|Turkey||5||For 2013–2016 period||8.2|
|United Kingdom||2||Tolerance band of +/− 1 percentage point||2.4|
|United States***||2||Longer-run inflation goal||1.6|
Last updated January 2017
* Data to December 2015
** Data to December 2016
*** Price index for personal consumption expenditures
2.4 Management of trade-offs
As noted above, the monetary policy target in Australia allows some scope for policy to take account of short-run trade-offs between inflation, and activity or employment, subject to the goal of meeting the inflation target on average over the course of an economic cycle. The short-run trade-off faced by policy-makers can be described as follows: other things equal, at a given point in time, an easing of policy (a cut in interest rates) will stimulate the economy and will tend to make both economic growth and inflation higher than they otherwise would have been. Conversely, a rate increase will tend to lower growth and inflation in the period immediately ahead. This means that, over short periods, policy can be thought of as having to balance one policy objective against another – for example, achieving a higher growth outcome but a less satisfactory inflation rate.
It makes sense for policy to take into account the nature of this trade-off. Consider, for example, a situation in which inflation is regarded as likely to be too high. A rise in interest rates will help to reduce inflation but can also be expected to reduce growth. How far and how quickly interest rates should be raised will depend partly on how the economy is performing at the time. If the economy is operating with very little surplus capacity or is overheating, a fairly rapid rise in interest rates might be called for; if, on the other hand, there is significant surplus capacity in the economy, the appropriate increase in rates might be more gradual. Thus, it makes sense for policy to take account of short-run cyclical developments in pursuing the inflation target.
But having made that point, it is important to recognise that this type of trade-off does not exist in the longer run. Ultimately, the growth performance of the economy is determined by the economy's real productive capacity, and it cannot be permanently stimulated by an expansionary monetary policy stance. Any attempt to do so simply results in rising inflation. The Bank's policy target recognises this point. It allows policy to take a role in stabilising the business cycle but, beyond the length of a cycle, the aim is to limit inflation to the target of 2–3 per cent. In this way, policy can provide a favourable climate for growth in productive capacity, but it does not seek to engineer growth in the longer run by artificially stimulating demand.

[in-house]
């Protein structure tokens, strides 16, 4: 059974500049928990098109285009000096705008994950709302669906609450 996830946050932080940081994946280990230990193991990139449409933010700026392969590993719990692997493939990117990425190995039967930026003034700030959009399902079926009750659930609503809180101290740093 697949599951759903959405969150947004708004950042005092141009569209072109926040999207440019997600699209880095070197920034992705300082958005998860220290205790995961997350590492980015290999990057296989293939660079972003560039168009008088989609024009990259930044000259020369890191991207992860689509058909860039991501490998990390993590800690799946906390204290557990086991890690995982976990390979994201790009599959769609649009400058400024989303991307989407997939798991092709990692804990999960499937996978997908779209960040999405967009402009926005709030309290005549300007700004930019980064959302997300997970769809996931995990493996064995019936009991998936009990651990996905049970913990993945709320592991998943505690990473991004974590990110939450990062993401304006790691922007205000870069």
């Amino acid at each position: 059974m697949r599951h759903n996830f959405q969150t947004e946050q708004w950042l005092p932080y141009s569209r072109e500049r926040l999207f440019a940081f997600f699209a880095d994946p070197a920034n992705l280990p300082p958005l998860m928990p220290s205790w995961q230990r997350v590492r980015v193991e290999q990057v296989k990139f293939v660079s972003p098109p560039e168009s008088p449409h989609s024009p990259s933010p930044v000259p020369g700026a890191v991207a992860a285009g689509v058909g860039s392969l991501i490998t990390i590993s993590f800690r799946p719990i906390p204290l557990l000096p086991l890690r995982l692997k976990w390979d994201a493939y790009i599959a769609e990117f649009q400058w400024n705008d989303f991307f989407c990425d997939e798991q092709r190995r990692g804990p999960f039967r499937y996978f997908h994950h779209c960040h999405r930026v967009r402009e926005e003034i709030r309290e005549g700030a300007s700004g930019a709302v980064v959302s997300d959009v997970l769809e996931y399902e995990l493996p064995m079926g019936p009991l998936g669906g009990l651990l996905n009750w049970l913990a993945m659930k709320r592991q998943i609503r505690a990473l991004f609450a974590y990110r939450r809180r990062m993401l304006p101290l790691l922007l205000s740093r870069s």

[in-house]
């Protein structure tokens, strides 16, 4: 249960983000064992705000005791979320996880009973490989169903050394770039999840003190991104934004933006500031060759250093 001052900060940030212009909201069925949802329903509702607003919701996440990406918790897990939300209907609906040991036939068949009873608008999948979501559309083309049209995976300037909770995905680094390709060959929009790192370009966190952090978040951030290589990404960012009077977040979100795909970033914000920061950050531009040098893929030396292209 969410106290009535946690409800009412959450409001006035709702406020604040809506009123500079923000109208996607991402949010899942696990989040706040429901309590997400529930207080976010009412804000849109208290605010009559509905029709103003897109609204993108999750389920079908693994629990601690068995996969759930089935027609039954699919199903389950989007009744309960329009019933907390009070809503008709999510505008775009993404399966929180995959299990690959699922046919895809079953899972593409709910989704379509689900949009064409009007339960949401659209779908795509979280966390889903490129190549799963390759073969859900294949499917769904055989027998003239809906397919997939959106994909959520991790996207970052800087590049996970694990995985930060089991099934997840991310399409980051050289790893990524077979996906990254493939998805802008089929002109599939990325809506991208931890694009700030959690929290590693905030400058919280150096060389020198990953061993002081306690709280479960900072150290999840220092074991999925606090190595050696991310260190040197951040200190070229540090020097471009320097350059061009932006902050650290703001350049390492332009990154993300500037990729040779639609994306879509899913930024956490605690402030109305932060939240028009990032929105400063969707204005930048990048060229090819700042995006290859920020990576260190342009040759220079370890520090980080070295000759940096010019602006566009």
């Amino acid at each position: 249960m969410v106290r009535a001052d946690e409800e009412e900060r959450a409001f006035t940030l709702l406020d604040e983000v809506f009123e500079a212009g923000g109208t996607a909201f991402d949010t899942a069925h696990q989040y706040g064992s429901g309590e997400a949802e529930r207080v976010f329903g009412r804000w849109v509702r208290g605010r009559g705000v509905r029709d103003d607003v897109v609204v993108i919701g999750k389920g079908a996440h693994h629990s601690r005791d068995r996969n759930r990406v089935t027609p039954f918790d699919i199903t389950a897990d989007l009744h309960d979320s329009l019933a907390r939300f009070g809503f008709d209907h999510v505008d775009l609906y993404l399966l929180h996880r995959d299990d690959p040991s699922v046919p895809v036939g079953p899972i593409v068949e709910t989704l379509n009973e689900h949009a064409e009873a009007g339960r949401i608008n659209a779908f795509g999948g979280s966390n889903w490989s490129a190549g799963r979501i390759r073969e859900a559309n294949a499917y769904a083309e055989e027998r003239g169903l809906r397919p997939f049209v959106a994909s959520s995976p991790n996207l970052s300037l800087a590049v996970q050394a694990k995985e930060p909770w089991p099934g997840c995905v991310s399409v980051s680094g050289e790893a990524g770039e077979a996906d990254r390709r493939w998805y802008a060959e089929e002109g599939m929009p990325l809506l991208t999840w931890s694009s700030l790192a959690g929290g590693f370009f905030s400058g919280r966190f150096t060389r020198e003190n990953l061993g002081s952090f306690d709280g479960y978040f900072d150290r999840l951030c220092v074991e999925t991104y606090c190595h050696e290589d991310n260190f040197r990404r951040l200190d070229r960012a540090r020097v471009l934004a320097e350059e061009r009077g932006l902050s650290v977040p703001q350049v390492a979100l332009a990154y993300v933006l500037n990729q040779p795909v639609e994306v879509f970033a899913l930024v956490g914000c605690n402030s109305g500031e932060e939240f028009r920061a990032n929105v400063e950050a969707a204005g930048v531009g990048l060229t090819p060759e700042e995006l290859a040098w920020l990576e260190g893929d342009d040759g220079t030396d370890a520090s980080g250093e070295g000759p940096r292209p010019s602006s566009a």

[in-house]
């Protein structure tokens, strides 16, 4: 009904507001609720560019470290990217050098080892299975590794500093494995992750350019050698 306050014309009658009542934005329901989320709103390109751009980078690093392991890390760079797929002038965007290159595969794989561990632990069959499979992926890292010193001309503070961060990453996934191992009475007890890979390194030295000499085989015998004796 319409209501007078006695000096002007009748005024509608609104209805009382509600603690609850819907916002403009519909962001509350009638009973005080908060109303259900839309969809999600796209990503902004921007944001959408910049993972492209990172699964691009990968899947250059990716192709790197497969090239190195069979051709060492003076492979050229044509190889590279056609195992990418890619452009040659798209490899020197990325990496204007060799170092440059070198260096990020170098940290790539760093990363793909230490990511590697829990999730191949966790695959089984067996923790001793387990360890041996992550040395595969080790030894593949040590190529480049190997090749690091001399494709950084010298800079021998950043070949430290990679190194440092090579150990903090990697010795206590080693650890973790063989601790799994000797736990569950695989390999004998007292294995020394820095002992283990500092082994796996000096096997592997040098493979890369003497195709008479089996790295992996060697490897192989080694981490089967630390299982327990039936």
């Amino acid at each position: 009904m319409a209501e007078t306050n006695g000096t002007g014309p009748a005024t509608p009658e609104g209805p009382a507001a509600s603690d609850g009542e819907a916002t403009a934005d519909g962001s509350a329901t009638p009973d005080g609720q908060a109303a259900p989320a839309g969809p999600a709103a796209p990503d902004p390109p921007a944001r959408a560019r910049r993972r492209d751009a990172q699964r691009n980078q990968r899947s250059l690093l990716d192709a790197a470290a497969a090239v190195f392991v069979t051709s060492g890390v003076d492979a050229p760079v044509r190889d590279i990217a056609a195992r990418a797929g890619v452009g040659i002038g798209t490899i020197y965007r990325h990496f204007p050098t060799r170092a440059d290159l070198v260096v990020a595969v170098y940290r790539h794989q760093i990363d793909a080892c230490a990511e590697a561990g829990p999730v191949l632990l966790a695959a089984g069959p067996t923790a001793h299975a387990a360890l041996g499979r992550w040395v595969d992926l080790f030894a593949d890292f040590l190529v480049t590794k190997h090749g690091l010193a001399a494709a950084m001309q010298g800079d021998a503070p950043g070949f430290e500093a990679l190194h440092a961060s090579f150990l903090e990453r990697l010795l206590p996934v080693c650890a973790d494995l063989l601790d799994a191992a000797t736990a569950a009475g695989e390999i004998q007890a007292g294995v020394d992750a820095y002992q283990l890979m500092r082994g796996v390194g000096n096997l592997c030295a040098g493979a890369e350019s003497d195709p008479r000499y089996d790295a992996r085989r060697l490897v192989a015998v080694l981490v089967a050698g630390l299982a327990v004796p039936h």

Debelle G (2009), ‘The Australian Experience with Inflation Targeting’, speech to Banco Central do Brasil XI Annual Seminar on Inflation Targeting, Rio de Janeiro, 15 May
Richards A (2006), ‘Measuring Underlying Inflation’, address to the Australian Business Economists, Sydney, 28 November
Stevens G (2003), ‘Inflation Targeting: A Decade of the Australian Experience’, address to South Australian Centre for Economic Studies April 2003 Economic Briefing, Adelaide, 10 April
3. How are Monetary Policy Decisions Made?
The formulation of monetary policy is the primary responsibility of the Reserve Bank Board. The Board normally meets eleven times each year, on the first Tuesday of the month except in January. Hence the dates of meetings are well known in advance. For each meeting the Bank's staff prepare a detailed account of developments in the Australian and international economies, and in domestic and international financial markets. The papers contain a recommendation for the policy decision. Senior staff attend the meeting and give presentations. Decisions by the Reserve Bank Board to change interest rates are communicated publicly, on the day of the meeting at 2.30 pm.
Stevens G (2009), ‘The Conduct of Monetary Policy in Crisis and Recovery’, address to The John Curtin Institute of Public Policy and the Financial Services Institute of Australasia Public Policy Breakfast Forum, Perth, 15 October.
Stevens G (2006), ‘The Conduct of Monetary Policy’, address to luncheon co-hosted by The Anika Foundation and Australian Business Economists, Sydney, 13 July.
4. What is the Relationship Between the Reserve Bank and Government?
The Reserve Bank Board makes decisions about interest rates independently of the political process – that is, it does not accept instruction from the Government of the day on interest rates. This principle of central bank independence in the operation of monetary policy, in pursuit of accepted goals, is the international norm. It prevents manipulation of interest rates for political ends, and keeps monetary policy focused on its long-term goals.
With this independence naturally comes a need for consultation and accountability. The relationship of the RBA with the Government is one of independence with consultation, as outlined in Consultation with Government and Accountability to Parliament.